Theories Of The Tri-Chromatic Theory Of Color Vision

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Theories of Color Vision

The visual abilities of human beings are incredibly fascinating. We can view a large range of color from a small choice of wavelengths along the electromagnetic spectrum, 400nm-700nm. Our understanding of this perception of color comes from two major theories Tri-chromatic theory of color vision and opponent-process theory. Both theories have their merits and one actually grew out of the other. The first theory proposed was the tri-chromatic theory.

The tri-chromatic theory of color vision states that our color vision is dependent on activity of our three color receptors. It goes on to say that the mixture of these three independent wavelengths for color could produce any other given color on the visual spectrum.
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They are usually associated with retinal receptor problems as opposed to brain damage. There are three types of color deficiencies that branch to a number of other problems; monochromatic, dichromatic and anomalous trichromatic. Monochromatic color perception is hereditary and causes one to have no function cones. That is, the people affected by this see in black and white. Dichromatic color perception is involved with the ability to see some color but is caused by a deficit in one of the three cone receptors, that is only two work. Protanopes are dichromats that have a deficit in the "red" cone, deutranopes have a deficit in the "green" cone and tritaneropes have a deficit in "blue" cones. Images of the color these people would be able to see is in figure 1 on page 6. Anomalous trichromatic color vision happens when wavelengths get mixed in different proportions than a regular trichromatic. This leads to one being less efficient at discriminating between wavelengths of color closer together. An example of what an anomalous trichromatic might see is seen in figure 2 on page 6. Trichromatic theory of color is not the only theory of color we use though. There is also opponent-processing theory of color …show more content…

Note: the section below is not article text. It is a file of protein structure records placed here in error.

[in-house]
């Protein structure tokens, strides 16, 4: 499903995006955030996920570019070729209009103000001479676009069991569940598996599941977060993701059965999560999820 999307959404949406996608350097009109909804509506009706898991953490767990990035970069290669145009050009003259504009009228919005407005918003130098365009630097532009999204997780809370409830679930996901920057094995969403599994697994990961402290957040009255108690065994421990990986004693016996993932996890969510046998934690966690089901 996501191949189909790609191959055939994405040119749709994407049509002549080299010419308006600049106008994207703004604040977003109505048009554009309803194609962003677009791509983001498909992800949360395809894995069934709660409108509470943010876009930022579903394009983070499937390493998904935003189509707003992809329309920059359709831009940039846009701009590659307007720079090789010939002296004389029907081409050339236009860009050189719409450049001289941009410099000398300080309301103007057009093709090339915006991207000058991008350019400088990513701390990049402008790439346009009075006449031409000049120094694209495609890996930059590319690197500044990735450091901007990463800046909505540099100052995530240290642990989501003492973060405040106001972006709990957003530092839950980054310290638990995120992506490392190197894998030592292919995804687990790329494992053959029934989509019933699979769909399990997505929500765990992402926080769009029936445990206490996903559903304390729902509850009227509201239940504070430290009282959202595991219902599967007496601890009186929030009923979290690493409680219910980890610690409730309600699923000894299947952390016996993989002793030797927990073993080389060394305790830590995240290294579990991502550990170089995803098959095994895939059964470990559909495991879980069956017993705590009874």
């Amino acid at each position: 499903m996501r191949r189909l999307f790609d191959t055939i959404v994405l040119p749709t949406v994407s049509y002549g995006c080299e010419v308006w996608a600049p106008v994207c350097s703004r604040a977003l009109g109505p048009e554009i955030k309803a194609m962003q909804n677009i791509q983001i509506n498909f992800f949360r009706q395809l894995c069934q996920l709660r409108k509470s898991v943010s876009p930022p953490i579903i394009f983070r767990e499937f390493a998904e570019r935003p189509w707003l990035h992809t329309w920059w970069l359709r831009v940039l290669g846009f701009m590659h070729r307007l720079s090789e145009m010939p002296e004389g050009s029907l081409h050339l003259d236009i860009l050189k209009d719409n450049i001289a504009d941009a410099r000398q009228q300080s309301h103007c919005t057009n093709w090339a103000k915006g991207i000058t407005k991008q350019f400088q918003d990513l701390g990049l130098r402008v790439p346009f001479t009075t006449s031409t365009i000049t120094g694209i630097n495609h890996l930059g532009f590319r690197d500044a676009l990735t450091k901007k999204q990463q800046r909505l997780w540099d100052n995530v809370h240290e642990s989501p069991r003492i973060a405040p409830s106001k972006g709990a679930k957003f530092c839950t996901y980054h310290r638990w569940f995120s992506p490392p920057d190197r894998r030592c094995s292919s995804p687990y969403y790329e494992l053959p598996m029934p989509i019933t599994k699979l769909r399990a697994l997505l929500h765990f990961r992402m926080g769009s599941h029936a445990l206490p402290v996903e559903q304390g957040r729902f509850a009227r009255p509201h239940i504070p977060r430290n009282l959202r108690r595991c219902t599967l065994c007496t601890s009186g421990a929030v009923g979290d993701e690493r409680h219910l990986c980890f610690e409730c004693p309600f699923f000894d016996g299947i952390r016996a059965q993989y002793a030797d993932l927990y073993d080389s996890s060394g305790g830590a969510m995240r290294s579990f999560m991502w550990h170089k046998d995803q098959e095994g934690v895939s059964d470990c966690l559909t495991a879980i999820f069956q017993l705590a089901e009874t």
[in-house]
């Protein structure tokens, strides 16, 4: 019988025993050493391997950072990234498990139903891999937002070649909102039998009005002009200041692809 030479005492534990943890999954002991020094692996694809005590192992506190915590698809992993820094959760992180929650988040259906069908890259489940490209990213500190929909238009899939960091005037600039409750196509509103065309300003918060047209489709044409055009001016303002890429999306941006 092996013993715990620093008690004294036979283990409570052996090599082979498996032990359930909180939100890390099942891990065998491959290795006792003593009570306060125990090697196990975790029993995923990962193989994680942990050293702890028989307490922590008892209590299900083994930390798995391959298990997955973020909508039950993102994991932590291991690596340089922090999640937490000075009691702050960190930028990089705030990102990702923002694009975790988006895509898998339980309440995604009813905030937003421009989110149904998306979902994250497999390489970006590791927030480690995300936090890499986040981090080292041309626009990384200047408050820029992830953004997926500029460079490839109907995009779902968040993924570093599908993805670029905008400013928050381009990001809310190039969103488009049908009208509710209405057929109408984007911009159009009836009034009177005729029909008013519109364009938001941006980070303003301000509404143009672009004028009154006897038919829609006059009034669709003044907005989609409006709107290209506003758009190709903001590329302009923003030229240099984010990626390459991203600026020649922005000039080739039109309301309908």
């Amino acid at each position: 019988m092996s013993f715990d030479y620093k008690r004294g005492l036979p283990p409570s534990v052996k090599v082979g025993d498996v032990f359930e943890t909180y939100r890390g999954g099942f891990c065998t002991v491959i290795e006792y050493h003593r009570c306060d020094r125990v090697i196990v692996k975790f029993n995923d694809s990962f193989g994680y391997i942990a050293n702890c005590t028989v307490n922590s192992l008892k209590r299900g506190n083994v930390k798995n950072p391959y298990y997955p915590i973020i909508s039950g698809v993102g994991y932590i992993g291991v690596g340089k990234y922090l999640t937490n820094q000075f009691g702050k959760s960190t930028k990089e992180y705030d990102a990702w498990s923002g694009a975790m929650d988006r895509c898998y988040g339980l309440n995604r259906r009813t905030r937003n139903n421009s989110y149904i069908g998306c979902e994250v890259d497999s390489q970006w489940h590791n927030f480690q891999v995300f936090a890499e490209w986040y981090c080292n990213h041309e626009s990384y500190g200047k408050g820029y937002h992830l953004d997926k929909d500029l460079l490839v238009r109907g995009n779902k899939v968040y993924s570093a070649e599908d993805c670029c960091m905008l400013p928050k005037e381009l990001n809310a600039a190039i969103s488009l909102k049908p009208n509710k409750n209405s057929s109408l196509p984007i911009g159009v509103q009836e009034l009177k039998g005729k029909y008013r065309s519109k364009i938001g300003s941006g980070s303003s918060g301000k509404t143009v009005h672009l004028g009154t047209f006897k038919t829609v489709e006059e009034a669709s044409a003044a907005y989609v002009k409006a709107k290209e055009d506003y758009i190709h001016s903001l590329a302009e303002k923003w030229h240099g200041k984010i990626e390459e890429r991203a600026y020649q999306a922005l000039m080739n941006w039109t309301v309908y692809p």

It states that viewing a red field will generate a green after image, green field generate red after images, yellow fields generate blue after images and vice versa. Tri-chromatic theory cannot explain why red/green and blue/yellow are paired with these after images. It also cannot explain the simultaneous color contrast. This is the effect of the color of a surrounding area having an effect on perception of color in said surrounding area. Also that people who are color blind to red also tend to be color blind to green and people who cannot see blue can not see yellow. These all led to the conclusion that red/green and blue/yellow were paired. These conclusions lead to Edwald Hering (1878,1905,1964) to propose the opponent-process theory of color vision. He proposed three mechanisms on why vision is an "opponent" process. The first is a black (-)/white ( ) mechanism, the second a red ( )/green (-) mechanism, and the third a blue (-)/yellow ( ) mechanism. He said the positive or negative responses was a function of a building up or breaking down of chemicals in the retina. White, yellow and red were contributing to a reaction that caused build up while black, green, and blue were contributing to the breakdown. Hering 's theory was not completely correct, but research has shown physiologically that these colors do in fact cause opposite physiological

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